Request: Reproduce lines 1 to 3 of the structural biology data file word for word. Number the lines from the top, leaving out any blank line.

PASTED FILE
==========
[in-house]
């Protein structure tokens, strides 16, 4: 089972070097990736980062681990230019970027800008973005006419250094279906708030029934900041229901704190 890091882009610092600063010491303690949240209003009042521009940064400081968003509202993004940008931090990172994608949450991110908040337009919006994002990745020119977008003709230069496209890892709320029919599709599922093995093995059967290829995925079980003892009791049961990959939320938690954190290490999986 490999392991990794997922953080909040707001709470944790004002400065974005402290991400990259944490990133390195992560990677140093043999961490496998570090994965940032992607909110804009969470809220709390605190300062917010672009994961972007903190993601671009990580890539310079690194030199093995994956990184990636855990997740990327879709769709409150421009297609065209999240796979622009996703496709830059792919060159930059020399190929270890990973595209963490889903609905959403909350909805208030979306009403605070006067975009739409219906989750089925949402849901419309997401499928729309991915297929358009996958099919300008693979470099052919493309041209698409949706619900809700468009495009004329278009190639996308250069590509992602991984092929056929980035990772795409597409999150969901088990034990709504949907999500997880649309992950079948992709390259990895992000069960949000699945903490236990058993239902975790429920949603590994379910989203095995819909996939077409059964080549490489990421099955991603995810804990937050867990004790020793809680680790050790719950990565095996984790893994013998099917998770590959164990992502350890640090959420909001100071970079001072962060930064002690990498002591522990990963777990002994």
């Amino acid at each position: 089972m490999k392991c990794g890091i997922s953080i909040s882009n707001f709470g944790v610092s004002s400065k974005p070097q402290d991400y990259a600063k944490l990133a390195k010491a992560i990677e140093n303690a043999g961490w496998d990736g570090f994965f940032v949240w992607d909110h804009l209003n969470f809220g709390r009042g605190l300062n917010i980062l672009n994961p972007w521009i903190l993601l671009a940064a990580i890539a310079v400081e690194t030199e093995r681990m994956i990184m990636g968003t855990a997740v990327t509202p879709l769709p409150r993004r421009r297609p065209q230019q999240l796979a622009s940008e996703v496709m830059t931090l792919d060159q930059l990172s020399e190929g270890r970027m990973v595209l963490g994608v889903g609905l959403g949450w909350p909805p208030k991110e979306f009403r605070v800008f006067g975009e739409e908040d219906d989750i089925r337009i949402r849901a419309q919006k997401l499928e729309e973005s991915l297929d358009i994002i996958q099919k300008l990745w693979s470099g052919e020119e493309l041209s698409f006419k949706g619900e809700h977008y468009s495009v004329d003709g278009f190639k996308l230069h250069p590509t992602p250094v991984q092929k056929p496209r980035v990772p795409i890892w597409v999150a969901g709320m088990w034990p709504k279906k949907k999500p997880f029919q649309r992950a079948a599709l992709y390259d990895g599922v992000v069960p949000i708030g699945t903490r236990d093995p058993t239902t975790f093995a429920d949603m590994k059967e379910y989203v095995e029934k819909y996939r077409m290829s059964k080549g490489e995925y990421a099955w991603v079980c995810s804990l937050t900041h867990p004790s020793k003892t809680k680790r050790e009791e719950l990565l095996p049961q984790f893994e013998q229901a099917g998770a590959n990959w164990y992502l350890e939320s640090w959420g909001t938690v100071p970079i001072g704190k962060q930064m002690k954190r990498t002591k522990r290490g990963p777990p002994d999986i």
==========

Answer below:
[in-house]
């Protein structure tokens, strides 16, 4: 089972070097990736980062681990230019970027800008973005006419250094279906708030029934900041229901704190 890091882009610092600063010491303690949240209003009042521009940064400081968003509202993004940008931090990172994608949450991110908040337009919006994002990745020119977008003709230069496209890892709320029919599709599922093995093995059967290829995925079980003892009791049961990959939320938690954190290490999986 490999392991990794997922953080909040707001709470944790004002400065974005402290991400990259944490990133390195992560990677140093043999961490496998570090994965940032992607909110804009969470809220709390605190300062917010672009994961972007903190993601671009990580890539310079690194030199093995994956990184990636855990997740990327879709769709409150421009297609065209999240796979622009996703496709830059792919060159930059020399190929270890990973595209963490889903609905959403909350909805208030979306009403605070006067975009739409219906989750089925949402849901419309997401499928729309991915297929358009996958099919300008693979470099052919493309041209698409949706619900809700468009495009004329278009190639996308250069590509992602991984092929056929980035990772795409597409999150969901088990034990709504949907999500997880649309992950079948992709390259990895992000069960949000699945903490236990058993239902975790429920949603590994379910989203095995819909996939077409059964080549490489990421099955991603995810804990937050867990004790020793809680680790050790719950990565095996984790893994013998099917998770590959164990992502350890640090959420909001100071970079001072962060930064002690990498002591522990990963777990002994």
């Amino acid at each position: 089972m490999k392991c990794g890091i997922s953080i909040s882009n707001f709470g944790v610092s004002s400065k974005p070097q402290d991400y990259a600063k944490l990133a390195k010491a992560i990677e140093n303690a043999g961490w496998d990736g570090f994965f940032v949240w992607d909110h804009l209003n969470f809220g709390r009042g605190l300062n917010i980062l672009n994961p972007w521009i903190l993601l671009a940064a990580i890539a310079v400081e690194t030199e093995r681990m994956i990184m990636g968003t855990a997740v990327t509202p879709l769709p409150r993004r421009r297609p065209q230019q999240l796979a622009s940008e996703v496709m830059t931090l792919d060159q930059l990172s020399e190929g270890r970027m990973v595209l963490g994608v889903g609905l959403g949450w909350p909805p208030k991110e979306f009403r605070v800008f006067g975009e739409e908040d219906d989750i089925r337009i949402r849901a419309q919006k997401l499928e729309e973005s991915l297929d358009i994002i996958q099919k300008l990745w693979s470099g052919e020119e493309l041209s698409f006419k949706g619900e809700h977008y468009s495009v004329d003709g278009f190639k996308l230069h250069p590509t992602p250094v991984q092929k056929p496209r980035v990772p795409i890892w597409v999150a969901g709320m088990w034990p709504k279906k949907k999500p997880f029919q649309r992950a079948a599709l992709y390259d990895g599922v992000v069960p949000i708030g699945t903490r236990d093995p058993t239902t975790f093995a429920d949603m590994k059967e379910y989203v095995e029934k819909y996939r077409m290829s059964k080549g490489e995925y990421a099955w991603v079980c995810s804990l937050t900041h867990p004790s020793k003892t809680k680790r050790e009791e719950l990565l095996p049961q984790f893994e013998q229901a099917g998770a590959n990959w164990y992502l350890e939320s640090w959420g909001t938690v100071p970079i001072g704190k962060q930064m002690k954190r990498t002591k522990r290490g990963p777990p002994d999986i």